This week’s box included tomatoes, carrots, beets, green beans, corn, onions, a really unusual cucumber (looks liked a striped ‘c’), parsley, poblano peppers, and garlic.
So, that’s great but how does this save money or help me eat healthier? Well, I hope the healthy eating is evident, because you receive a weekly load of fruits and vegetables! I can guarantee you that we eat many more vegetables when we’re receiving a CSA share than when we don’t. We refuse to let all this wonderful produce go to waste. We also get to try out things we normally wouldn’t purchase. In addition, the produce is phenomenal because it is all fresh and in season. Those tomatoes were picked a few days ago and will go bad if we don’t eat them this week. That tomato in the grocery store was picked several weeks (or, sadly, even months) ago before it was ripe and trucked across the country. It is no wonder that most people complain about the quality and taste of tomatoes these days.
Wondering how in the world you’re supposed to know what to do with some of these things? Some CSAs include recipes with the box or share them online. Our Stuttgart box usually included one recipe a week for more rare items in the box. Our current CSA box includes two recipes a week! I’ll even share one or two (if they’re good) later this week to give you an example.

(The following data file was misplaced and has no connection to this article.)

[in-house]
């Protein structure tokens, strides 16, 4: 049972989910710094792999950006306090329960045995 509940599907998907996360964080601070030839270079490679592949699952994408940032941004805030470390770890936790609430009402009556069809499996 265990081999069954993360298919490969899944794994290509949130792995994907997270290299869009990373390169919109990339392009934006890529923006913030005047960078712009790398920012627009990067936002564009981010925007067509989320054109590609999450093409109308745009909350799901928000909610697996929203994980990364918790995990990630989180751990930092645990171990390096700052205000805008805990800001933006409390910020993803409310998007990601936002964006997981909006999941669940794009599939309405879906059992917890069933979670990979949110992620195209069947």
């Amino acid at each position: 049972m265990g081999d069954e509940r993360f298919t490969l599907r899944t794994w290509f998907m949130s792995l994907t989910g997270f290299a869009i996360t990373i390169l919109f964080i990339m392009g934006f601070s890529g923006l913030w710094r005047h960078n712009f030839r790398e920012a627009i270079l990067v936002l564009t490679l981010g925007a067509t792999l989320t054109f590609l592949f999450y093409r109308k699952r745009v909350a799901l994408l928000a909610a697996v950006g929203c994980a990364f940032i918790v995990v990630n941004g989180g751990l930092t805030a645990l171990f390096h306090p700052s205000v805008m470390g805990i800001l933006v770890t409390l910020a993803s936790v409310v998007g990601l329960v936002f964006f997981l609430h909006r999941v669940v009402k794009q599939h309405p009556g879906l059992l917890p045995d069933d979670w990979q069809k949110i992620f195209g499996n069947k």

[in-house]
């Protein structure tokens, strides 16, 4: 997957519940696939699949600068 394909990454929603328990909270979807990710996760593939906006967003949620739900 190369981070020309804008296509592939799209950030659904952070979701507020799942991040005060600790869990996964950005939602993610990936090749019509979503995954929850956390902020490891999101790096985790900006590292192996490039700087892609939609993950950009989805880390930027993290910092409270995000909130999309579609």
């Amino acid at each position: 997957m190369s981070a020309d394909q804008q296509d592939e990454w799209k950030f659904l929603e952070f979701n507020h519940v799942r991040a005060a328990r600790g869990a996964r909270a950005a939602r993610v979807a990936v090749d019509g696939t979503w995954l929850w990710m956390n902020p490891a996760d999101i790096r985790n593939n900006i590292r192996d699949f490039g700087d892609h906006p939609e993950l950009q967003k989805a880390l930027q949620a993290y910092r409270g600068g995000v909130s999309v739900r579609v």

For the saving money element, the truth is that it depends on your area and the CSAs available to you. We could choose between 5 or 6, so I looked for affordable ones with some flexibility (we started with a 4 week test subscription). For the quality and type of produce, it is definitely cheaper than a store (or even the farmers’ market) because it cuts out side costs and is picked with the knowledge of exactly who is receiving it and when.
Although this is a wonderful option for us, I don’t know what the options are in your area. The best way to find out is to visit Local Harvest, a website that provides information on CSAs, farms, co-ops, farmers’ markets, farm stands, etc. in your area. Just enter your location and what you are looking for to learn more about opportunities in your area. Don’t be afraid to call places to learn more. See if you can get a test subscription to see if a CSA share would be worth it for you. When we started our CSA we gave it a few weeks to see if it was worth it. After our first box we weren’t quite sure, but after a few more we were sold! If you do decide to join, be sure to find out the policies for starting and stopping, vacation holds, etc. Some CSAs (mine in TX) did not allow you to skip a week once you joined so you had to find someone else willing to pick up your box that week. This one allows a few weeks of holds while others may have different policies- just find out so you aren’t stuck paying for something you can’t use.
Check back in a few days for the recipes and more tips on eating healthy efficiently on a budget.
(If you’re located in the bay area of California, feel free to send me a message if you want more information on our CSA.)